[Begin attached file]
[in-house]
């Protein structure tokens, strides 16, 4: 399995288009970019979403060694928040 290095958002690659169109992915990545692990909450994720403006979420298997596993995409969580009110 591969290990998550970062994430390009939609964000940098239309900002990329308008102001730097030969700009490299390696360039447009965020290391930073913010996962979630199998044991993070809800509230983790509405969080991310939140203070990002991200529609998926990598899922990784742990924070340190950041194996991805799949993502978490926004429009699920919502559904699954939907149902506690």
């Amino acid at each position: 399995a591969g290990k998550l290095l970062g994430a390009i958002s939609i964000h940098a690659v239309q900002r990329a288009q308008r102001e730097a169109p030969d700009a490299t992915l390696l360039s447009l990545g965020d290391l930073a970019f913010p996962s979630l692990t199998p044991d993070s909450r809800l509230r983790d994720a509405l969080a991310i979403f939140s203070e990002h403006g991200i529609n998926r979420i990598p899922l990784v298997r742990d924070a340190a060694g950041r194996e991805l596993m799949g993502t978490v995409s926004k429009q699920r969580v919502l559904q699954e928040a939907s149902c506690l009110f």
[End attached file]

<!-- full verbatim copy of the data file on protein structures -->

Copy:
[in-house]
């Protein structure tokens, strides 16, 4: 399995288009970019979403060694928040 290095958002690659169109992915990545692990909450994720403006979420298997596993995409969580009110 591969290990998550970062994430390009939609964000940098239309900002990329308008102001730097030969700009490299390696360039447009965020290391930073913010996962979630199998044991993070809800509230983790509405969080991310939140203070990002991200529609998926990598899922990784742990924070340190950041194996991805799949993502978490926004429009699920919502559904699954939907149902506690």
């Amino acid at each position: 399995a591969g290990k998550l290095l970062g994430a390009i958002s939609i964000h940098a690659v239309q900002r990329a288009q308008r102001e730097a169109p030969d700009a490299t992915l390696l360039s447009l990545g965020d290391l930073a970019f913010p996962s979630l692990t199998p044991d993070s909450r809800l509230r983790d994720a509405l969080a991310i979403f939140s203070e990002h403006g991200i529609n998926r979420i990598p899922l990784v298997r742990d924070a340190a060694g950041r194996e991805l596993m799949g993502t978490v995409s926004k429009q699920r969580v919502l559904q699954e928040a939907s149902c506690l009110f």